Paul Jacob is president of Citizens in Charge, a non-profit, non-partisan group working to protect and expand voter initiative rights, and the Citizens in Charge Foundation, a charitable foundation conducting research on the initiative process, educating the public and litigating to defend the petition rights of Americans.
“The best way to assure freedom of expression, no matter where it may be threatened,” Pulitzer-prize winning columnist, Paul Greenberg, wrote recently, “would be to have an army of utterly determined Paul Jacobs fighting for it.”
For more than a decade, Paul was the term limits movement’s leading voice, running U.S. Term Limits, the nation’s largest such group. For his work to bring term limits to Congress, columnist Robert Novak good-naturedly called Jacob “the most hated man in Washington.”
Campaigning for term limits, as well as for spending caps, property rights measures and candidate ballot access, Paul has been involved in over 175 statewide petition drives.
Currently, Paul Jacob hosts Common Sense, an online, radio, and print opinion program, which reaches tens of thousands of e-mail subscribers and is aired daily by more than 125 radio stations nationwide. Paul writes a weekly column for Townhall.com that appears each Sunday.
His writing has also been featured in USA Today, The Washington Times, The New York Daily News, Roll Call, Human Events, The Chicago Tribune, The Washington Examiner and other publications. He has appeared on numerous television programs and is a consistent guest on talk radio.
Paul has been named “a rising star in politics” by Campaigns & Elections magazine, received the Society for Individual Liberty’s “Phoenix Award” for “contributions to the advancement of liberty in America,” and was dubbed one of “The Best and the Rightest” by National Journal.
Paul lives with his wife Rhonda and their three children in Woodbridge, Virginia.
In strategy meetings through the years, I’ve often heard conservative and Republican operatives complain, “If the mainstream media would only cover the issue fairly . . .”
Hey, Horace, looks like you might have been wrong. Dead wrong.
Increasing public debt is bad for a number of reasons. Journalist Matthew Yglesias, speaking on vox.com, gives voice to a very different, more Pollyannish perspective: “Debt is just not a problem right now,” he says.
Thirty-three hifalutin members of Colorado’s political elite — state legislators, former legislators, board of education officials, city and county politicians, and assorted insiders — have locked arms in whining solidarity as plaintiffs in what’s called a federal case.
How do you turn a fine, upstanding, conscientious and goal-driven young man into a terrorist?
Van Jones, the president’s controversial former green jobs czar, who once proclaimed himself a “communist,” must have been struck by lightning last week en route to taping ABC’s “This Week with George Stephanopoulos.”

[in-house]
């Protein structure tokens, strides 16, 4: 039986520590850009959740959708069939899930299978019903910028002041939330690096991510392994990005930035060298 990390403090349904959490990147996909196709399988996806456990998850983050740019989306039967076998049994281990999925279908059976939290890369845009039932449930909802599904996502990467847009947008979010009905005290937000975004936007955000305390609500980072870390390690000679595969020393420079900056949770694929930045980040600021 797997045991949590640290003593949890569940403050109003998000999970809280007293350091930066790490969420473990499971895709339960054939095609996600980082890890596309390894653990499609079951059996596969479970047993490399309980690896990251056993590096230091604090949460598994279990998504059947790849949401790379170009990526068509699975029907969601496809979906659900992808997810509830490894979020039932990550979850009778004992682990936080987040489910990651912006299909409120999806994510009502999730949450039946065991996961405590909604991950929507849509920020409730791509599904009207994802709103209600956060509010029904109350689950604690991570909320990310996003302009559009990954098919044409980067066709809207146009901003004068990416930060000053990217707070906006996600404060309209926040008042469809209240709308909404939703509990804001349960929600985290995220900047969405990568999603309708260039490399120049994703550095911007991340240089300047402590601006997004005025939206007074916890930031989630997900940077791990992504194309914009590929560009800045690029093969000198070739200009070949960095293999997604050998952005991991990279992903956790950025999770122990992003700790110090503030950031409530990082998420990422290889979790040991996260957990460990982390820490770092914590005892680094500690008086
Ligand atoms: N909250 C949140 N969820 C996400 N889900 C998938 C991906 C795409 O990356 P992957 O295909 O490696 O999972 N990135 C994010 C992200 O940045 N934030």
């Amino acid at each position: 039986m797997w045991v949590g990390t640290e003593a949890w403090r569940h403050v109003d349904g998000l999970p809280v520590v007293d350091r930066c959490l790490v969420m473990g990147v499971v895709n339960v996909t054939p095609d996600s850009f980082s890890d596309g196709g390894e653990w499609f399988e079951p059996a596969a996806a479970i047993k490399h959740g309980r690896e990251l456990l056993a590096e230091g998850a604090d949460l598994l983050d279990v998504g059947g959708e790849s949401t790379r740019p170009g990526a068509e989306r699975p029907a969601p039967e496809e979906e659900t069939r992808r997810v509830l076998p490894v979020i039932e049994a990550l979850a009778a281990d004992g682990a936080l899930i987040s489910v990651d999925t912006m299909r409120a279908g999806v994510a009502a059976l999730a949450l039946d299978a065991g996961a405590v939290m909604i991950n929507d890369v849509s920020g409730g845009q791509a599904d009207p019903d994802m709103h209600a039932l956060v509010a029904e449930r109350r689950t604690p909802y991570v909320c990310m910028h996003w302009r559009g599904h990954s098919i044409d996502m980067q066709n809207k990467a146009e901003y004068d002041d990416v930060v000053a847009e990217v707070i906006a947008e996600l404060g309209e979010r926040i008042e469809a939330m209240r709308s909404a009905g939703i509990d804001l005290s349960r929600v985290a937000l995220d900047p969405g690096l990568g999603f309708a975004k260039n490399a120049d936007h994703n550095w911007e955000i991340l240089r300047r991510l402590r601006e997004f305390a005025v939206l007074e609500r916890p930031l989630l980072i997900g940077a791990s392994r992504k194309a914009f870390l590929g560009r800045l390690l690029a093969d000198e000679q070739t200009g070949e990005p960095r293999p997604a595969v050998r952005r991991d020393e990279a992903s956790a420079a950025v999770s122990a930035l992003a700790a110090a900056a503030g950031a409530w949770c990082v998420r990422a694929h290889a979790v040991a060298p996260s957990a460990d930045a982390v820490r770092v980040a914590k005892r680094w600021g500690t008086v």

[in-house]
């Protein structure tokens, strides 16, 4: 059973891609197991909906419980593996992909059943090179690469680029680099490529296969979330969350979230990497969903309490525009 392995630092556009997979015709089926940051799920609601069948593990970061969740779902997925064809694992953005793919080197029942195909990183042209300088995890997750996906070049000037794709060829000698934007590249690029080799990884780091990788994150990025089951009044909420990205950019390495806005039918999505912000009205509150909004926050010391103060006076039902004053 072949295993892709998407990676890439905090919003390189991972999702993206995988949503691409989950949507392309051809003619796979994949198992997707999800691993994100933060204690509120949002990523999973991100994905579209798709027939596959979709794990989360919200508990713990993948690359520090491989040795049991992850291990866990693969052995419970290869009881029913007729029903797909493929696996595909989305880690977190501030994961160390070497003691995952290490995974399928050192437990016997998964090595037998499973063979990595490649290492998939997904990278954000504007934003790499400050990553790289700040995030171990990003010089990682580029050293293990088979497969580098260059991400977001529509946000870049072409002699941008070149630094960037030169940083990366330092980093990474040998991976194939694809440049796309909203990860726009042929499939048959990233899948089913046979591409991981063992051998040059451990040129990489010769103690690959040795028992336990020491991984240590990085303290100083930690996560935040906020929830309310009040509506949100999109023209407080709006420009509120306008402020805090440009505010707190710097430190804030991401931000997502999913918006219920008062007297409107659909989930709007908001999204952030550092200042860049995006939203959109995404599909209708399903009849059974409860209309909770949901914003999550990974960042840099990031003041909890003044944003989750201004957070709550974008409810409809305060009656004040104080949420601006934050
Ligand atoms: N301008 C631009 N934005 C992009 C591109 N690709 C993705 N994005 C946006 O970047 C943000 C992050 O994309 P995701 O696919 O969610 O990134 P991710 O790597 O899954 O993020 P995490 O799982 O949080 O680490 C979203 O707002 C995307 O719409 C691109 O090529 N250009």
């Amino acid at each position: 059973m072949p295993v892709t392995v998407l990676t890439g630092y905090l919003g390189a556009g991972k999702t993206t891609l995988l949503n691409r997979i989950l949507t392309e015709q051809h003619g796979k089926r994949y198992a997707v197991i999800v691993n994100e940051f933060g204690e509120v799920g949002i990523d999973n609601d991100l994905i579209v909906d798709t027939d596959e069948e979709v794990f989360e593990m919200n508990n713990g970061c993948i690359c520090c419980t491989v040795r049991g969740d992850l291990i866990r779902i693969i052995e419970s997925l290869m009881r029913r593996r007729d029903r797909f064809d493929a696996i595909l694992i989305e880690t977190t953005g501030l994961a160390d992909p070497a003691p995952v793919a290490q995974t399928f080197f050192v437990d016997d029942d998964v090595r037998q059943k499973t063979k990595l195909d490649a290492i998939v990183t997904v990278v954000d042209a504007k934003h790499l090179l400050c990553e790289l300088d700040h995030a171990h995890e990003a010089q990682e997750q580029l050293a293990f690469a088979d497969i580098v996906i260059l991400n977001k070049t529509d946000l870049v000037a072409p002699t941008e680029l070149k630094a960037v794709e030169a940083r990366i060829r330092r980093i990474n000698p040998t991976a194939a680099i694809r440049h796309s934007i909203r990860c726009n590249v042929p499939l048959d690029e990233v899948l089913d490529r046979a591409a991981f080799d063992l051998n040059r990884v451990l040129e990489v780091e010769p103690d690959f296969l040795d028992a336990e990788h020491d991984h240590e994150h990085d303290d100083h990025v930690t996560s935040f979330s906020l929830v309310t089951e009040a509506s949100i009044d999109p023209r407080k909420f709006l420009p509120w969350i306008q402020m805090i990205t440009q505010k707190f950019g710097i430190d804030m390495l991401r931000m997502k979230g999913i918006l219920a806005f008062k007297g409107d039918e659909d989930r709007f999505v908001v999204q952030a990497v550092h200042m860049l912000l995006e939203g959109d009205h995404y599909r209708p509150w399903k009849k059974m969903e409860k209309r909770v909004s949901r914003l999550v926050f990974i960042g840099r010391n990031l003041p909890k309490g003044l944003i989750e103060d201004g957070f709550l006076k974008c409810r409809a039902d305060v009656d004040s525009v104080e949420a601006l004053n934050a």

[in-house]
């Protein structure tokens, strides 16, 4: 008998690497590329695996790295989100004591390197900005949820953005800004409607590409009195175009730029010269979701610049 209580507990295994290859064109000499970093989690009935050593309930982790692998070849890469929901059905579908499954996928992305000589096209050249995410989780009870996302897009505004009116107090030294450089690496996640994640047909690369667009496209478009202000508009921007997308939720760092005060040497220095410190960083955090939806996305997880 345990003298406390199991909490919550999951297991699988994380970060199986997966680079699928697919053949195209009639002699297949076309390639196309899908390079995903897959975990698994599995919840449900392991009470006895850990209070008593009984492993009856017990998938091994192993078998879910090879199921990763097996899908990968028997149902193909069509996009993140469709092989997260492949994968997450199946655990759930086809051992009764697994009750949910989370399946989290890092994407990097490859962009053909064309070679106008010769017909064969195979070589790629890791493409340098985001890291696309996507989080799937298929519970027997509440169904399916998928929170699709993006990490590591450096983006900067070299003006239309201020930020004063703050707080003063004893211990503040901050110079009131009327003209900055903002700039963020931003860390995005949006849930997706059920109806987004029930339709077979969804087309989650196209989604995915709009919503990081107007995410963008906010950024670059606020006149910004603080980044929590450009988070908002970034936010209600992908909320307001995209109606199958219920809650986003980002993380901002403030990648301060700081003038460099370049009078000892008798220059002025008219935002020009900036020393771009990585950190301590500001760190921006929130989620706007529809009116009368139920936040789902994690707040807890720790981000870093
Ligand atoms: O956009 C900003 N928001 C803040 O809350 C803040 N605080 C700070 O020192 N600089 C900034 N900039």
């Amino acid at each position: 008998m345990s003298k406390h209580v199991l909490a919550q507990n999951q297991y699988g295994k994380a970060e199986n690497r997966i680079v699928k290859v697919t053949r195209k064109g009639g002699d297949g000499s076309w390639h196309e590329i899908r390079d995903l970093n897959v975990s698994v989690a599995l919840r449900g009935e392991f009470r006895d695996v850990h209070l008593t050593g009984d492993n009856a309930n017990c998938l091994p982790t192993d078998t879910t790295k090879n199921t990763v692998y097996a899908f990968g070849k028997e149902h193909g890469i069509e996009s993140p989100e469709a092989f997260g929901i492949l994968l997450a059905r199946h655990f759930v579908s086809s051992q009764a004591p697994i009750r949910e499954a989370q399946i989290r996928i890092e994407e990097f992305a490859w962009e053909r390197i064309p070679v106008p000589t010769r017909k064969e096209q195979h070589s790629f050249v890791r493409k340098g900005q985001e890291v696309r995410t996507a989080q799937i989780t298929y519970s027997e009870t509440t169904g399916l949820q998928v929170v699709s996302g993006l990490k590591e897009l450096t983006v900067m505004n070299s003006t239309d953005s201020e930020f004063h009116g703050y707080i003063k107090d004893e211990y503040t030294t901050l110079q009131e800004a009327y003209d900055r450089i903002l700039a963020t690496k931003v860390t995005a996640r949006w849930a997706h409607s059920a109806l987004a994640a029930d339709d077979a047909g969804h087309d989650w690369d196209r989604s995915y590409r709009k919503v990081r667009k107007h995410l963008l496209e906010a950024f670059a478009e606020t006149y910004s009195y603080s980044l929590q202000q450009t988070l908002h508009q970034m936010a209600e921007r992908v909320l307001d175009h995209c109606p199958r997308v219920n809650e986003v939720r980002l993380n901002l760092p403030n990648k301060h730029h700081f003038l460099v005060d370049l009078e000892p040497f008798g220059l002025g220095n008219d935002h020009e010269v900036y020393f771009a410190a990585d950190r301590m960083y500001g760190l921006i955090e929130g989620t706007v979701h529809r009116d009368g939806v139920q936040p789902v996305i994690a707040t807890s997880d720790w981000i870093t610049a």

Oh, how the other half lives! I’m talking about those with their hands on the levers of government power
New York State is deeply blue. That’s the color mapmakers use to show Democratic control. That’s also the state the state’s economy is in, depressed by those same Democrats’ policies.
“Moving on from unfulfilling jobs, thanks to health-care law,” was the gleeful headline across the story spoon-fed to the Washington Post by Families USA, a pro-Obamacare group that maintains a “database of people who have benefitted” from the so-called Affordable Care Act.
“I promise you that we hold everybody up and down the line accountable,” President Barack Obama told Bill O’Reilly of Fox News during last Sunday’s Super Bowl interview . . . and with a straight face.
If you haven’t read a good dystopian novel lately, try the newspaper.
We’re told that “economic inequality” is on the rise . . . by the same people who took our tax dollars to bail out some folks on Wall Street and elsewhere, surely making more than minimum wage.
Call OSHA. Quick! We desperately need the Occupational Safety and Health Administration to take a look at the incredibly dangerous flooring in the Arkansas State Capitol.
“No Justice, No Peace” is an old, vaguely threatening leftwing bumpersticker slogan advocating the amorphous concept of “economic justice.”
“The New Year starts us off with another huge victory,” announced an email to supporters from Jon Caldara, president of Colorado’s Independence Institute. “I’m not going to jail!” Adding, “Well . . . at least I’m not going to jail for voting.” Or, more specifically, for voter fraud.
Maybe, just maybe, we should make it easier, rather than more difficult, for Walmart to create jobs.
Charity is on your mind. So be mindful of it: some forms of charity work better than others . . . and much better than government "entitlements."
With it now declared to be an act of racism to dare refer to the federal government’s dramatically increased and disastrous role in our healthcare as “Obamacare” — even though President Barack Obama, himself, once did so proudly, before its onerous provisions were triggered and began to explode in the faces of the American people — let’s just note that the, ahem, Affordable Care Act is . . . not.
Today's moral scolds and Mrs. Grundys aren't old-fashioned, they say, or conservative, they say. They call themselves liberals or progressives and they think they know what's best for you, your family, and the nation.
The fight against tyranny occasionally brings out the tyrant in our opponents. That's not a reason to stop.
Gosnell Movie Exposing Late-Term Abortionist Becomes Most Successful Indiegogo Film Ever | Cortney O'Brien
National Poll: Half of Respondents Say They're "Less Likely" to Vote for Another Bush | Daniel Doherty
Arkansas: Female Democratic Gubernatorial Candidate Files Two Complaints Against Her Own Party | Daniel Doherty